Thursday, October 18, 2012
How Oz was saved from Tim Burton
Wait, you thought I knew how?
Actually, I have no idea.
It is beyond my imagining that Tim Burton is not the director of Oz: The Great and Powerful. How were we spared this awful fate?
Again, I have no idea.
The fact that there is a sequel -- or prequel, or whatever -- to The Wizard of Oz is an awful enough fate for some people. But let's not forget that this isn't the first time there's been such an attempt to capitalize on the Oz brand. Return to Oz already curdled that particular innocence way back in 1985, taking today's opportunistic remake trend off the hook for the crassness of which it is so regularly and so justly accused.
When it was clear that even sacred cows like The Wizard of Oz would not make it through untarnished, it seemed almost certain that Tim Burton would be the one to tarnish it. Didn't it? I mean, has there been a director in the last two decades more suited to this material, and more specifically, more suited to ruining it?
In fact, as I see on wikipedia, Burton actually was in talks to make this film at one point, and in that iteration of Oz: The Great and Powerful, Johnny Depp was indeed set to star. In that perfectly deadpan and non-gossipy way that it has, wikipedia gives no explanation for the following sequence of events, only listing them as facts:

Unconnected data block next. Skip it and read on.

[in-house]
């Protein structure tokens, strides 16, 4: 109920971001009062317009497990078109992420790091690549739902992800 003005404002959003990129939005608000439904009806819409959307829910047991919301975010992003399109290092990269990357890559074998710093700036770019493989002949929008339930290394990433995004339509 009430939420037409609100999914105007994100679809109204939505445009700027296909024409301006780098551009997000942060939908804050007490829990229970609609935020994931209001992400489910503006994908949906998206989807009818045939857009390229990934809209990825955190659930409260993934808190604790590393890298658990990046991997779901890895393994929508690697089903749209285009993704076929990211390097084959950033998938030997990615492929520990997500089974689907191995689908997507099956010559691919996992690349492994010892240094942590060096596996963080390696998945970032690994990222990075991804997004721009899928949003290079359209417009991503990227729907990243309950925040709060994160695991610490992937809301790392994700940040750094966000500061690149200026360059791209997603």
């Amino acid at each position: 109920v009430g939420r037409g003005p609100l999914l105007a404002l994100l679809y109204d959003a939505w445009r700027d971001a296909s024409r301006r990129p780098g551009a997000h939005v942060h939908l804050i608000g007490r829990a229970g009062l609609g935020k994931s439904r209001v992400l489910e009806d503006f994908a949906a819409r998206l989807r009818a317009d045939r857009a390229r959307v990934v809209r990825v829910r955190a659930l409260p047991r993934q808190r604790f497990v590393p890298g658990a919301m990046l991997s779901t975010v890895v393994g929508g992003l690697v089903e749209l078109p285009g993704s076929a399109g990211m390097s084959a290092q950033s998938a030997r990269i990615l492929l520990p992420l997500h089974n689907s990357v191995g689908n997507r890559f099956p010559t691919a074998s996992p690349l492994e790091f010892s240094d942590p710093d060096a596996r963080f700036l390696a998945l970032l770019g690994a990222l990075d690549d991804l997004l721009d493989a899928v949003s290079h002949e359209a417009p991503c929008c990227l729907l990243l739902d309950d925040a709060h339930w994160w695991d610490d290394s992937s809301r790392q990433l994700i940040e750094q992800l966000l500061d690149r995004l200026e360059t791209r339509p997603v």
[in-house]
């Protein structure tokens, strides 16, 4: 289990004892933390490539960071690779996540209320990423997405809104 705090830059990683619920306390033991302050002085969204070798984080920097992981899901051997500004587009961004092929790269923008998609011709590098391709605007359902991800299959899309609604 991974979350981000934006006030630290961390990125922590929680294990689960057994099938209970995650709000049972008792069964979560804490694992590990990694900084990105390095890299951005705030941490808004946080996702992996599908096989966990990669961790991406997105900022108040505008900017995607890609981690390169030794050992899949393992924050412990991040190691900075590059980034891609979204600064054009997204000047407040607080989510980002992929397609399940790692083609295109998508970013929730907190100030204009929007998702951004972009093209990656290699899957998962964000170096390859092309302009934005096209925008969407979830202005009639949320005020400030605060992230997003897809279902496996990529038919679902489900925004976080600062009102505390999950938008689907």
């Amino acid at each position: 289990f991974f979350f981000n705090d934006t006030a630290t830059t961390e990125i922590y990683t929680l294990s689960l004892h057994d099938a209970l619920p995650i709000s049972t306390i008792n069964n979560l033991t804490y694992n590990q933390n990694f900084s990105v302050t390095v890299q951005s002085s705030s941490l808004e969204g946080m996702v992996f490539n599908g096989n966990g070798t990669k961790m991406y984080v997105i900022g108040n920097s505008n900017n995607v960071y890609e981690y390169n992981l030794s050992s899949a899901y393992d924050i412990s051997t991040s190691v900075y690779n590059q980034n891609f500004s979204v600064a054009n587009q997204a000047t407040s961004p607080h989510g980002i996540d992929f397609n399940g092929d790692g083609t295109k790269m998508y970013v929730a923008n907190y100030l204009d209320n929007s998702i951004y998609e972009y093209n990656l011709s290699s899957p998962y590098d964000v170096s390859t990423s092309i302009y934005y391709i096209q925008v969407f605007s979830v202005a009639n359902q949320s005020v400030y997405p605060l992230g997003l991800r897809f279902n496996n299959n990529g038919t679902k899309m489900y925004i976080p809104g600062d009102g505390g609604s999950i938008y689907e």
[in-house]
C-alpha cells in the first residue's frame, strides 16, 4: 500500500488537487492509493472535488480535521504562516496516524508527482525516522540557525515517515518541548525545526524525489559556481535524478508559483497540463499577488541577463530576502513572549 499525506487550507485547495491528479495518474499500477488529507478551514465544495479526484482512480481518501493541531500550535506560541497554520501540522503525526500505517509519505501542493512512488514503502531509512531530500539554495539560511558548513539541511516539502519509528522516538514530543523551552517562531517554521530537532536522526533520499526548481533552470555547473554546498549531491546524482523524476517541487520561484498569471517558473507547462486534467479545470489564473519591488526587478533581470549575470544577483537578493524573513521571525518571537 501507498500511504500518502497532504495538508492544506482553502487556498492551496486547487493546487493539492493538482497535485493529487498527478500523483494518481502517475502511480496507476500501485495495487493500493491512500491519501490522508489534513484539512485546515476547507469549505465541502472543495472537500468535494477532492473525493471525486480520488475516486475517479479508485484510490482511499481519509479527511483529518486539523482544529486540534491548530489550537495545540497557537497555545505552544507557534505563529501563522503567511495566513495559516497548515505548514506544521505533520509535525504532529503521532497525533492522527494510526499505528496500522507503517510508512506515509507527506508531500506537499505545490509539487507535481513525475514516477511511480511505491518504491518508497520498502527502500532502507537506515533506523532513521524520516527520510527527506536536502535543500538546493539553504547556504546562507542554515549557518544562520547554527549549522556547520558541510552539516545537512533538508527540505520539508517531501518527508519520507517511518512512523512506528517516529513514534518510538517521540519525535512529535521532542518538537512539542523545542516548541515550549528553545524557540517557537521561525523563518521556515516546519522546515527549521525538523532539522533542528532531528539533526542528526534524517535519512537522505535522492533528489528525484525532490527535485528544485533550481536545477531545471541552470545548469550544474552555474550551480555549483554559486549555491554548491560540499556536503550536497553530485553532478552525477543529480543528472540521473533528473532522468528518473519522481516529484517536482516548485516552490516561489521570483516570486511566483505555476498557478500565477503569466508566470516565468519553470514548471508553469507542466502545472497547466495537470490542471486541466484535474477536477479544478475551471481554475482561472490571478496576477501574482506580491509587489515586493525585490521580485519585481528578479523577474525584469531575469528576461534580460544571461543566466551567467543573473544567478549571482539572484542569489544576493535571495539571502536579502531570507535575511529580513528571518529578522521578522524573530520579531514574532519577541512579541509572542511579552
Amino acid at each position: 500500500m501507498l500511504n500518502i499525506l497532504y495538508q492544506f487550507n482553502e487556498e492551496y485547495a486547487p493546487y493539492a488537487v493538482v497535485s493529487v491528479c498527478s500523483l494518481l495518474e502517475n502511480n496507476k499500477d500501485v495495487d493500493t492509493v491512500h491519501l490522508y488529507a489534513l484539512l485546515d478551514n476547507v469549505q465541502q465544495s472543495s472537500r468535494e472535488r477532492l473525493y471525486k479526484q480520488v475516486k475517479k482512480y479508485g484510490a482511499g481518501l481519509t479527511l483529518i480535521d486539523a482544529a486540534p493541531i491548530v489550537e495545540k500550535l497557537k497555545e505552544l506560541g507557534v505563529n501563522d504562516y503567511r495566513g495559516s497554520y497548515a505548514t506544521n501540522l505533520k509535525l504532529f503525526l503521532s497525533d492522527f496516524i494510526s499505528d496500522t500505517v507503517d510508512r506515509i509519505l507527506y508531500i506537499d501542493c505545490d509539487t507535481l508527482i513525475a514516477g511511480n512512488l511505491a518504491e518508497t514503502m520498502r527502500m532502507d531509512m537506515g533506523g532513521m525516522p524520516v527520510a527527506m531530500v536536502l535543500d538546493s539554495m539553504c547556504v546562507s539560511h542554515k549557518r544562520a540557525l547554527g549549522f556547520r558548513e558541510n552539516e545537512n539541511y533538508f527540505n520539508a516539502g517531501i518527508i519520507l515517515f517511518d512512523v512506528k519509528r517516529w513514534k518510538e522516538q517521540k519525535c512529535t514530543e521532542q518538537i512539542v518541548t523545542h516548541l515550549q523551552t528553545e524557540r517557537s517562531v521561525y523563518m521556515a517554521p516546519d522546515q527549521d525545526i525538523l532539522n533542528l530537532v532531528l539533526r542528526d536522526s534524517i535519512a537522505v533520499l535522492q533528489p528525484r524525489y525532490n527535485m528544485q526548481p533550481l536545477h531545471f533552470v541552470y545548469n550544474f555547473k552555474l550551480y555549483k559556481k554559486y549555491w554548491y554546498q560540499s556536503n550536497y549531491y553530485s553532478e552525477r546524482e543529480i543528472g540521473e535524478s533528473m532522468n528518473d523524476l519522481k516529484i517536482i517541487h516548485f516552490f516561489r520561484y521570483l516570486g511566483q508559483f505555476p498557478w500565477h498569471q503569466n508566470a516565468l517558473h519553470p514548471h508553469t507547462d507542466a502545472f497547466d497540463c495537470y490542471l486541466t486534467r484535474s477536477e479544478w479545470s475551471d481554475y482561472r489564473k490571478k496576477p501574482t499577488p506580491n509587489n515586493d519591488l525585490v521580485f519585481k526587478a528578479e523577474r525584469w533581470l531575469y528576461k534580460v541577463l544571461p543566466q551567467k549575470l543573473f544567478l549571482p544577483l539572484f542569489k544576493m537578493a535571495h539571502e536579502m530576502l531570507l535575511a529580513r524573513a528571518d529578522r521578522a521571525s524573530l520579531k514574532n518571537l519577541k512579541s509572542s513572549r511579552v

"Robert Downey Jr. was Raimi's first choice for the part of Oz. When Downey declined, Johnny Depp was linked to the role of Oz with Tim Burton attached to direct. By the end of February 2011, James Franco was in final negotiations to star in this film."
Which is, of course, what ended up happening.
I love the implication in these three sentences that Depp and Burton were a package deal. If you wanted Depp to play Oz, you had to get Burton to direct. Apparently, Raimi could not direct Depp, and Burton could not direct Franco. Thankfully, one of the two of them -- Depp or Burton -- caused the idea to collapse before it could gain any traction. Either that, or someone at Disney looked past the bundles of cash Burton made them with Alice in Wonderland and decided that they just couldn't bear to see the soul sucked out of Frank L. Baum's marvelous world by the erstwhile Mr. Helena Bonham Carter.
Having Raimi as director gives me significantly more hope. He's one of a number of directors -- among them Peter Jackson and Guillermo del Toro -- who should really be given the opportunity to save some of Burton's many mistakes before he makes them.
Why am I talking about this now, when Burton has a movie in theaters (Frankenweenie) that may actually be both original and good?
Well, I saw the Oz trailer a couple weeks ago and have been thinking about it since then. Also, Dark Shadows wiped out most of my merciful impulses toward the man, such that even any good will generated by Frankenweenie is too little, too late.
The trailer certainly looks good in some ways. But the truth is, whoever's directing it, Oz: The Great and Powerful will probably be a lot closer in quality to Return to Oz than to The Wizard thereof.